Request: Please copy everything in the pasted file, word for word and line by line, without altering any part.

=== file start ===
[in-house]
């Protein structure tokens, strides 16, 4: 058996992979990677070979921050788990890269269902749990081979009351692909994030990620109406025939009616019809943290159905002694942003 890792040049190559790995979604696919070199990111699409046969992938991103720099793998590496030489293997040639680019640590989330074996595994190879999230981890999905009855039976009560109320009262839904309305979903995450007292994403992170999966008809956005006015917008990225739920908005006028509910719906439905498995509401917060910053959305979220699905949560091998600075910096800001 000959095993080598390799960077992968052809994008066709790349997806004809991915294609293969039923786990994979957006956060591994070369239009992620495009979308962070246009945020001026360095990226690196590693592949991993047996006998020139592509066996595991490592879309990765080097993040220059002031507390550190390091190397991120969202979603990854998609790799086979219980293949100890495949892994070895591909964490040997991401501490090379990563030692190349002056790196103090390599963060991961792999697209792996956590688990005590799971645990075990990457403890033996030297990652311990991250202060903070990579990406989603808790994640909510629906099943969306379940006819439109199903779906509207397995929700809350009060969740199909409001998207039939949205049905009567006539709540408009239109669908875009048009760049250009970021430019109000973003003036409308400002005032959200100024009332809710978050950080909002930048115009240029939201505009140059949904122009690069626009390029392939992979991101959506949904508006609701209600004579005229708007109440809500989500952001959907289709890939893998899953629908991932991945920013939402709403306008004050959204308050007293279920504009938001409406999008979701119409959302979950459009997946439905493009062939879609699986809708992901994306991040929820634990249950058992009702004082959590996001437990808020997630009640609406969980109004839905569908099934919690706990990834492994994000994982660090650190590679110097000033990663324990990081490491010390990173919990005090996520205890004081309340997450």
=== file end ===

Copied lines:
[in-house]
């Protein structure tokens, strides 16, 4: 058996992979990677070979921050788990890269269902749990081979009351692909994030990620109406025939009616019809943290159905002694942003 890792040049190559790995979604696919070199990111699409046969992938991103720099793998590496030489293997040639680019640590989330074996595994190879999230981890999905009855039976009560109320009262839904309305979903995450007292994403992170999966008809956005006015917008990225739920908005006028509910719906439905498995509401917060910053959305979220699905949560091998600075910096800001 000959095993080598390799960077992968052809994008066709790349997806004809991915294609293969039923786990994979957006956060591994070369239009992620495009979308962070246009945020001026360095990226690196590693592949991993047996006998020139592509066996595991490592879309990765080097993040220059002031507390550190390091190397991120969202979603990854998609790799086979219980293949100890495949892994070895591909964490040997991401501490090379990563030692190349002056790196103090390599963060991961792999697209792996956590688990005590799971645990075990990457403890033996030297990652311990991250202060903070990579990406989603808790994640909510629906099943969306379940006819439109199903779906509207397995929700809350009060969740199909409001998207039939949205049905009567006539709540408009239109669908875009048009760049250009970021430019109000973003003036409308400002005032959200100024009332809710978050950080909002930048115009240029939201505009140059949904122009690069626009390029392939992979991101959506949904508006609701209600004579005229708007109440809500989500952001959907289709890939893998899953629908991932991945920013939402709403306008004050959204308050007293279920504009938001409406999008979701119409959302979950459009997946439905493009062939879609699986809708992901994306991040929820634990249950058992009702004082959590996001437990808020997630009640609406969980109004839905569908099934919690706990990834492994994000994982660090650190590679110097000033990663324990990081490491010390990173919990005090996520205890004081309340997450």